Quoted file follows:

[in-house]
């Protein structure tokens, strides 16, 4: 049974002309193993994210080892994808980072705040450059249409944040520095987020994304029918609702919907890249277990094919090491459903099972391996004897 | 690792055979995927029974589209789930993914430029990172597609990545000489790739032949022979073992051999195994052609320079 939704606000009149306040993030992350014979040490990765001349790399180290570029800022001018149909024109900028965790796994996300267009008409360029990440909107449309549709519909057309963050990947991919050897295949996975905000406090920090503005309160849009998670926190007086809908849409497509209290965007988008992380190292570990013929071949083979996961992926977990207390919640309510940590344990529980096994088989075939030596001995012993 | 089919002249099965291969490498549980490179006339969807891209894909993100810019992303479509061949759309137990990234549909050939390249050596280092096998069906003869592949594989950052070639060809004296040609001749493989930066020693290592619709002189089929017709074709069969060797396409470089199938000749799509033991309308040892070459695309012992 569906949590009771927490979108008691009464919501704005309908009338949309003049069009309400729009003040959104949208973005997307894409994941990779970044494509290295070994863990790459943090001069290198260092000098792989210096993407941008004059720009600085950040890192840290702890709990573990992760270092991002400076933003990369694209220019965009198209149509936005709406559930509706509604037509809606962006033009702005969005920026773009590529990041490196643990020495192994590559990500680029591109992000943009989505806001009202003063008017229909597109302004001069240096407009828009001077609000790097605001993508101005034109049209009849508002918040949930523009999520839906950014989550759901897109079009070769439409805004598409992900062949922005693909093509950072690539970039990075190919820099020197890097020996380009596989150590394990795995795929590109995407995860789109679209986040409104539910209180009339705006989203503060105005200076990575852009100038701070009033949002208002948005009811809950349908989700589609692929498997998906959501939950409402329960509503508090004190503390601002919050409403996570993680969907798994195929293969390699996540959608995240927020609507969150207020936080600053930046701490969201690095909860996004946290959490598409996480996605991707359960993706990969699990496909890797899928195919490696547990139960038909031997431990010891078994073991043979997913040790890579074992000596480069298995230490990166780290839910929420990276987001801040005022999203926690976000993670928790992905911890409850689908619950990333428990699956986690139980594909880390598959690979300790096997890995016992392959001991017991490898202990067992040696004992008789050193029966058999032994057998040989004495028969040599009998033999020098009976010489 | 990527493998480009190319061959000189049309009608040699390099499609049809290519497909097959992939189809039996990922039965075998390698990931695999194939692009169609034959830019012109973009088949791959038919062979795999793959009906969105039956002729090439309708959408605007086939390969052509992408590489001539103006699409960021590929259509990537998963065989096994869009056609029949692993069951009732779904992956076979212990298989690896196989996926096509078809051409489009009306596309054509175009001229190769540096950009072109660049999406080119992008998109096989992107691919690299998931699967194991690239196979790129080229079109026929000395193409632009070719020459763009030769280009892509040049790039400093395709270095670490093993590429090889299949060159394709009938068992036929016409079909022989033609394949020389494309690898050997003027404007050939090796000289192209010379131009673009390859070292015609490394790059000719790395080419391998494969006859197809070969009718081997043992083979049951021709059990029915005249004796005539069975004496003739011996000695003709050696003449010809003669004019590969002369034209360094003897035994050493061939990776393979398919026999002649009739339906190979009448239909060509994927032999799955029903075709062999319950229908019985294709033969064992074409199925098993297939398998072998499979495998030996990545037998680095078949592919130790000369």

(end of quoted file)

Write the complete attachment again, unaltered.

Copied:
[in-house]
């Protein structure tokens, strides 16, 4: 049974002309193993994210080892994808980072705040450059249409944040520095987020994304029918609702919907890249277990094919090491459903099972391996004897 | 690792055979995927029974589209789930993914430029990172597609990545000489790739032949022979073992051999195994052609320079 939704606000009149306040993030992350014979040490990765001349790399180290570029800022001018149909024109900028965790796994996300267009008409360029990440909107449309549709519909057309963050990947991919050897295949996975905000406090920090503005309160849009998670926190007086809908849409497509209290965007988008992380190292570990013929071949083979996961992926977990207390919640309510940590344990529980096994088989075939030596001995012993 | 089919002249099965291969490498549980490179006339969807891209894909993100810019992303479509061949759309137990990234549909050939390249050596280092096998069906003869592949594989950052070639060809004296040609001749493989930066020693290592619709002189089929017709074709069969060797396409470089199938000749799509033991309308040892070459695309012992 569906949590009771927490979108008691009464919501704005309908009338949309003049069009309400729009003040959104949208973005997307894409994941990779970044494509290295070994863990790459943090001069290198260092000098792989210096993407941008004059720009600085950040890192840290702890709990573990992760270092991002400076933003990369694209220019965009198209149509936005709406559930509706509604037509809606962006033009702005969005920026773009590529990041490196643990020495192994590559990500680029591109992000943009989505806001009202003063008017229909597109302004001069240096407009828009001077609000790097605001993508101005034109049209009849508002918040949930523009999520839906950014989550759901897109079009070769439409805004598409992900062949922005693909093509950072690539970039990075190919820099020197890097020996380009596989150590394990795995795929590109995407995860789109679209986040409104539910209180009339705006989203503060105005200076990575852009100038701070009033949002208002948005009811809950349908989700589609692929498997998906959501939950409402329960509503508090004190503390601002919050409403996570993680969907798994195929293969390699996540959608995240927020609507969150207020936080600053930046701490969201690095909860996004946290959490598409996480996605991707359960993706990969699990496909890797899928195919490696547990139960038909031997431990010891078994073991043979997913040790890579074992000596480069298995230490990166780290839910929420990276987001801040005022999203926690976000993670928790992905911890409850689908619950990333428990699956986690139980594909880390598959690979300790096997890995016992392959001991017991490898202990067992040696004992008789050193029966058999032994057998040989004495028969040599009998033999020098009976010489 | 990527493998480009190319061959000189049309009608040699390099499609049809290519497909097959992939189809039996990922039965075998390698990931695999194939692009169609034959830019012109973009088949791959038919062979795999793959009906969105039956002729090439309708959408605007086939390969052509992408590489001539103006699409960021590929259509990537998963065989096994869009056609029949692993069951009732779904992956076979212990298989690896196989996926096509078809051409489009009306596309054509175009001229190769540096950009072109660049999406080119992008998109096989992107691919690299998931699967194991690239196979790129080229079109026929000395193409632009070719020459763009030769280009892509040049790039400093395709270095670490093993590429090889299949060159394709009938068992036929016409079909022989033609394949020389494309690898050997003027404007050939090796000289192209010379131009673009390859070292015609490394790059000719790395080419391998494969006859197809070969009718081997043992083979049951021709059990029915005249004796005539069975004496003739011996000695003709050696003449010809003669004019590969002369034209360094003897035994050493061939990776393979398919026999002649009739339906190979009448239909060509994927032999799955029903075709062999319950229908019985294709033969064992074409199925098993297939398998072998499979495998030996990545037998680095078949592919130790000369």